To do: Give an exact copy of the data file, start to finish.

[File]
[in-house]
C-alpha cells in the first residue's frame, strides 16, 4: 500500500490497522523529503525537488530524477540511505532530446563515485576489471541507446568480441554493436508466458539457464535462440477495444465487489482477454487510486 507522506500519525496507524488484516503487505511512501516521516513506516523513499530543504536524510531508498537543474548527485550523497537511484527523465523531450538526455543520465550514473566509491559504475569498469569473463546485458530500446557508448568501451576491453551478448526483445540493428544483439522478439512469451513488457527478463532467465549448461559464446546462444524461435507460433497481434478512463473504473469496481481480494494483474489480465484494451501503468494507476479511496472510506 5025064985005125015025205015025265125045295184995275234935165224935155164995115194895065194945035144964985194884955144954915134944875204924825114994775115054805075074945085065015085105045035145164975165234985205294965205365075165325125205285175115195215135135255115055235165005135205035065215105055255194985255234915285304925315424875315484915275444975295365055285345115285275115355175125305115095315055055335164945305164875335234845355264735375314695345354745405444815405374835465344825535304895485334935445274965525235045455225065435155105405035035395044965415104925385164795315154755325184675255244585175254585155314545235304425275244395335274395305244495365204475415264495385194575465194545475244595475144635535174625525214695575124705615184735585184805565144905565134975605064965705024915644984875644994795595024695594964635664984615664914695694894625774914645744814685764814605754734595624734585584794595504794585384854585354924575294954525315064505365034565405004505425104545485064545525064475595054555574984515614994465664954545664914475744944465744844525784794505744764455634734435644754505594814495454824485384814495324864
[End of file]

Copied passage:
[in-house]
C-alpha cells in the first residue's frame, strides 16, 4: 500500500490497522523529503525537488530524477540511505532530446563515485576489471541507446568480441554493436508466458539457464535462440477495444465487489482477454487510486 507522506500519525496507524488484516503487505511512501516521516513506516523513499530543504536524510531508498537543474548527485550523497537511484527523465523531450538526455543520465550514473566509491559504475569498469569473463546485458530500446557508448568501451576491453551478448526483445540493428544483439522478439512469451513488457527478463532467465549448461559464446546462444524461435507460433497481434478512463473504473469496481481480494494483474489480465484494451501503468494507476479511496472510506 5025064985005125015025205015025265125045295184995275234935165224935155164995115194895065194945035144964985194884955144954915134944875204924825114994775115054805075074945085065015085105045035145164975165234985205294965205365075165325125205285175115195215135135255115055235165005135205035065215105055255194985255234915285304925315424875315484915275444975295365055285345115285275115355175125305115095315055055335164945305164875335234845355264735375314695345354745405444815405374835465344825535304895485334935445274965525235045455225065435155105405035035395044965415104925385164795315154755325184675255244585175254585155314545235304425275244395335274395305244495365204475415264495385194575465194545475244595475144635535174625525214695575124705615184735585184805565144905565134975605064965705024915644984875644994795595024695594964635664984615664914695694894625774914645744814685764814605754734595624734585584794595504794585384854585354924575294954525315064505365034565405004505425104545485064545525064475595054555574984515614994465664954545664914475744944465744844525784794505744764455634734435644754505594814495454824485384814495324864